The Wicked Stage: Are movie adaptations the new literary adaptations in musicals?

Dubious. A word I would use to describe my views regarding movies that have been turned into musicals. I have always pegged them as a lesser musical, right up there with jukebox musicals as lacking originality. The West End is currently dominated by movie adaptations: Shrek, Ghost, Wizard of Oz, The Lion King, Billy Elliot, Singin’ in The Rain, Top Hat and, until recently, Legally Blonde. I would also argue Matilda gets a large amount of its audience from people of my generation who were obsessed with the film – whilst the stage show may be based on the book, the film has helped guarantee a fraction of its audience.

I seem to constantly find myself re-assessing my views on musicals, which probably goes with the ever-evolving nature of theatre. So recently I asked myself if adapting films is any different to adapting novels. Many of the great shows are based on novels: Phantom of the Opera, Showboat, Oklahoma! and Les Miserables, to name a few. In fact if you look closely, very few musicals are complete originals. Rodgers & Hammerstein only ever wrote one completely original show, Allegro, and it flopped. They earned their keep in the art of adaptation.

Maybe I simply made a low-brow/high-brow judgement and assumed literary adaptions are better on an intellectual level. However, Hammerstein would change the original stories, such as the musical Carousel which is based on the play Liliom. The play ends with Liliom failing in his quest to help his teenage daughter and is presumably sent to hell. In the musical Billy fails but then redeems himself by admitting his love for Julie and makes it to heaven. I can’t help but wonder if we could get away with such deviation in the plot in film adaptations, or if audiences would be disappointed that it isn’t how they saw it on screen. And it isn’t just me being given food for thought and questioning the current trend – Michael Billington of the Guardian wrote an article earlier this year on the effect film has on theatre: “I worry that theatre today is becoming lazily dependent on cinematic content”.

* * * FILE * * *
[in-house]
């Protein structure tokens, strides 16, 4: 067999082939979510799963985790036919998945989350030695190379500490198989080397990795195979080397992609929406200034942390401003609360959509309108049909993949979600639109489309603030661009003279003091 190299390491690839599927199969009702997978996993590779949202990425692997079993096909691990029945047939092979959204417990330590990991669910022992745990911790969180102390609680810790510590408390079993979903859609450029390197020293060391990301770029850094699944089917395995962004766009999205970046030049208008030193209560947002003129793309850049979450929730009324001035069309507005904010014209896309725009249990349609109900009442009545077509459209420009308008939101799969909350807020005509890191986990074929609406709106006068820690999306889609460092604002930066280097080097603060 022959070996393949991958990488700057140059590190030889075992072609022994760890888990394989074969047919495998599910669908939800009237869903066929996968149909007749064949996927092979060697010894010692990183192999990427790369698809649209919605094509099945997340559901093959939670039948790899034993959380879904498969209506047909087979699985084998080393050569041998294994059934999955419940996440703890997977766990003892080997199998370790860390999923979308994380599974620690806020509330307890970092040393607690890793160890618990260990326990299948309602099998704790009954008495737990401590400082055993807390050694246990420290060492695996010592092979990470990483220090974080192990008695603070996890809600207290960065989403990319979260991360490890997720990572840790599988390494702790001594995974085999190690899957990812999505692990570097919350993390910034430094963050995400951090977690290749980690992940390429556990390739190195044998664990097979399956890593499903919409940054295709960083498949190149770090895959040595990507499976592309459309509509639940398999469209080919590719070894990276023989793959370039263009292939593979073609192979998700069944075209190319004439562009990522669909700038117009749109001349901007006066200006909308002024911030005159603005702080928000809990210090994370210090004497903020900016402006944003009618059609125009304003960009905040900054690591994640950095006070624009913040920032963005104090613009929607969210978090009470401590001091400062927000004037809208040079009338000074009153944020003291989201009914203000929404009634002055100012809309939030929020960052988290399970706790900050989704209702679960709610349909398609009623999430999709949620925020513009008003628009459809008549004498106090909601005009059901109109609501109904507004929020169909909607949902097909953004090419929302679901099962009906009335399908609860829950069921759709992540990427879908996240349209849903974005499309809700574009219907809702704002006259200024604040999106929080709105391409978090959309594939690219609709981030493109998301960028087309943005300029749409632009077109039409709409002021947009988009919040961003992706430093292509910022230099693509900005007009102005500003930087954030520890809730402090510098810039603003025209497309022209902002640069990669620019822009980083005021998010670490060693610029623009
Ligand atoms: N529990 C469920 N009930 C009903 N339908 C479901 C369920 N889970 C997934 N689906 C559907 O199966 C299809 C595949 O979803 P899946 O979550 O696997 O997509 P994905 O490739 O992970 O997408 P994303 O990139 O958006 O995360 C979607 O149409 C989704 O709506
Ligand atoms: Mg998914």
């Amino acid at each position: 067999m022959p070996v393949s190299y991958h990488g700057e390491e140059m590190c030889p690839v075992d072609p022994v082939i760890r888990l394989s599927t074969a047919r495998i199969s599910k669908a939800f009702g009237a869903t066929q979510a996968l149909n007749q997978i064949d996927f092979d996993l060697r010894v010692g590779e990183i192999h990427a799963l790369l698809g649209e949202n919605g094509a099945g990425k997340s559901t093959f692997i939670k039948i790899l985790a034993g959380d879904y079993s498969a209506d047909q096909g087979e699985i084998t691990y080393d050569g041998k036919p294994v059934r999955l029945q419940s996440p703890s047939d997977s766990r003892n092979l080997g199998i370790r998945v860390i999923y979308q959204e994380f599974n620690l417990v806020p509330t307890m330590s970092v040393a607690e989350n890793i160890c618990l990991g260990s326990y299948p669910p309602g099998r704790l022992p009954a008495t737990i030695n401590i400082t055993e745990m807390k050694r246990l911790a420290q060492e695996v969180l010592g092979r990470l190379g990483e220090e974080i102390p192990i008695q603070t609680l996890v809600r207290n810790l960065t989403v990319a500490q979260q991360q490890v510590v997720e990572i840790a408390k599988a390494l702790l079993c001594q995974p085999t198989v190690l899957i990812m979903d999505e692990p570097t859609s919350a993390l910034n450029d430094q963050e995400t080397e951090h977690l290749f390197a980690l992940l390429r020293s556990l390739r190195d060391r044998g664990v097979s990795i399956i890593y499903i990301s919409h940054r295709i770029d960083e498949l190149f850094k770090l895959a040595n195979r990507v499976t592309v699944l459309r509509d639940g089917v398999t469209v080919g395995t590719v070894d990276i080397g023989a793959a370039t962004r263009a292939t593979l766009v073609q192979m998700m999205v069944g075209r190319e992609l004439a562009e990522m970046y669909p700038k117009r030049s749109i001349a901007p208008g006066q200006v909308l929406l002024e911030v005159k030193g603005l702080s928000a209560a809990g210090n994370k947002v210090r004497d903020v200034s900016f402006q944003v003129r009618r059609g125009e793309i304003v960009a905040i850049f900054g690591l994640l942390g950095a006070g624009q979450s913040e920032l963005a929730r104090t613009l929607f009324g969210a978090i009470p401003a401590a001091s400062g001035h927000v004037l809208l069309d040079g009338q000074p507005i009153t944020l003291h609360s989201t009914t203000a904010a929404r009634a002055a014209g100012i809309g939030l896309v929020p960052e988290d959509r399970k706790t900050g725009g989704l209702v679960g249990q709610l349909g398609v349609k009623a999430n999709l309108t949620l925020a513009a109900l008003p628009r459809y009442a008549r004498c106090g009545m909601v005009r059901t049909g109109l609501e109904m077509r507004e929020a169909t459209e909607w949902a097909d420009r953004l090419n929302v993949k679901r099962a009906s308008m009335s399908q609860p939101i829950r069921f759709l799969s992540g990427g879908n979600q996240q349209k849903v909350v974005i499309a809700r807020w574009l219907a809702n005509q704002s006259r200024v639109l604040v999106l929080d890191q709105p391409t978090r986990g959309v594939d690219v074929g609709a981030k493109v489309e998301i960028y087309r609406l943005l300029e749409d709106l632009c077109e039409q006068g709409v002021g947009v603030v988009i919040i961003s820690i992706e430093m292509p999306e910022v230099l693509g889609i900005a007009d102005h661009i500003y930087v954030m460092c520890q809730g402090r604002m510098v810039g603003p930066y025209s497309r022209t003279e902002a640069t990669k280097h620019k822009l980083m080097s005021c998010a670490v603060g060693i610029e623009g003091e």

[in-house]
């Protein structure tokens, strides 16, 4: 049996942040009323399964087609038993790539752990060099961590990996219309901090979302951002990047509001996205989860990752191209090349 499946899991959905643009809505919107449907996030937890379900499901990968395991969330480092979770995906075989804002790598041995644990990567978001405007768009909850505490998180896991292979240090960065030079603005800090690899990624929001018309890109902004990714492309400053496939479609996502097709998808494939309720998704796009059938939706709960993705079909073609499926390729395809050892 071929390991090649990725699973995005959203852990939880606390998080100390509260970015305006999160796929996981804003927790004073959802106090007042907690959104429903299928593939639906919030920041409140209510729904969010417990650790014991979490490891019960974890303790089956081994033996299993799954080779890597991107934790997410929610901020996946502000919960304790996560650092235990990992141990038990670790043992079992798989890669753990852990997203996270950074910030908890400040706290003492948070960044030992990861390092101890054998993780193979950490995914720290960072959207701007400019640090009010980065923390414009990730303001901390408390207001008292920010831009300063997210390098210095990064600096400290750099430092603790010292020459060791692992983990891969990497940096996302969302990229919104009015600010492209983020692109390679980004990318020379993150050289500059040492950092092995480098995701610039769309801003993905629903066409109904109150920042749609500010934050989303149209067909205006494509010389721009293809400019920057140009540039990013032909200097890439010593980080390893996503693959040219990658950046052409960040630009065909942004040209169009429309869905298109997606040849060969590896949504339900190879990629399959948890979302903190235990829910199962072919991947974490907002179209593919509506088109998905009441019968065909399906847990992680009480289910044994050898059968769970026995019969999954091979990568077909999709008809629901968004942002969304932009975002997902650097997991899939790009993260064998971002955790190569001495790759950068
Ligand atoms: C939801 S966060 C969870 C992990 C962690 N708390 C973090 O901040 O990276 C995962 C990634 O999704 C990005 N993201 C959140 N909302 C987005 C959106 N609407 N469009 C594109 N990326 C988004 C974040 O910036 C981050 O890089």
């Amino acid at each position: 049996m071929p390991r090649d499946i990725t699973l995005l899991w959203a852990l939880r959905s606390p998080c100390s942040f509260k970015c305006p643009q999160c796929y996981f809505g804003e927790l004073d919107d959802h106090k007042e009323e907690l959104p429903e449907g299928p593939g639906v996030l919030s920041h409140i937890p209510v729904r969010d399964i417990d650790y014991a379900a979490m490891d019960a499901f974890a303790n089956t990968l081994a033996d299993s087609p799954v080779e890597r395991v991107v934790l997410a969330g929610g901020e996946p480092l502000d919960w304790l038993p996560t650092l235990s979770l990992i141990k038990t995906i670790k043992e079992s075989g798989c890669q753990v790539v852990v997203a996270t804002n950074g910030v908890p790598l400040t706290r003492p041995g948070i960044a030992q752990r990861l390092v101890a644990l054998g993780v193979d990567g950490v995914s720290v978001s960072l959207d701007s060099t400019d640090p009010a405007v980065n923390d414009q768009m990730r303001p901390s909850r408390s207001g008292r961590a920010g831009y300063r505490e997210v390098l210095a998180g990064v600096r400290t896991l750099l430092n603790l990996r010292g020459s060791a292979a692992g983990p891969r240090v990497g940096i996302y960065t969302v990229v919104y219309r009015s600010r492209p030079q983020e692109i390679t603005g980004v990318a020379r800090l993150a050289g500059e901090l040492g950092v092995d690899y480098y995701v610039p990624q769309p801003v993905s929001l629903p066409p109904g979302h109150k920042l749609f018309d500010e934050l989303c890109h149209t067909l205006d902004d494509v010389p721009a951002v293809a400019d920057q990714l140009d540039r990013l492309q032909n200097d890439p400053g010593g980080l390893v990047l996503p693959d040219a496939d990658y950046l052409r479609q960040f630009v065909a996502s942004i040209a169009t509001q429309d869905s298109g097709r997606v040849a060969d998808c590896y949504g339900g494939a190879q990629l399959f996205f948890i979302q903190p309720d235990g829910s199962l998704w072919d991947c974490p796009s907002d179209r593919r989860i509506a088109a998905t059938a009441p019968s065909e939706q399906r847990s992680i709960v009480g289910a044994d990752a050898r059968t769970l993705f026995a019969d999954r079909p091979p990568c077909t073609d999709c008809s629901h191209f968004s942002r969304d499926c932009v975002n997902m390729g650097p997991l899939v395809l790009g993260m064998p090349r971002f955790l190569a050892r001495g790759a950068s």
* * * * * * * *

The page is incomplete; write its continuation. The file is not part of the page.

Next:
It isn’t just the form I am re-assessing, but also the shows themselves. Ghost – The Musical is based on the film, yet has a completely new score except for ‘Unchained Melody’. I understand why it was used; I can imagine fans of the film demanding refunds because that song is so synonymous with the film for them. The writers of Ghost don’t let it detract from the rest of the score though – songs like ‘With You’ break your heart just like the film, and its modern staging and special effects are also a draw in their own right. It’s this avoidance of using song and music from the films that has made me re-consider my original viewpoint, as many movie adaptations have a completely original score.

For producers, adapting stories we already know has always given a level of security because you already have a guaranteed audience. This is what helps musicals: We Will Rock You was panned by the critics on opening night but audiences loved it for the popular Queen songs. Film and cinema dominate our cultural identity so it makes sense that we would turn to them for stories to turn into musicals and long will it continue. Yet I will always have a slight initial unease about these musicals despite how good the shows are. For me I think Billington sums it up: “I just wish the writers of new musicals would occasionally look beyond Hollywood hits for their inspiration”.

Image credit: Simon Shek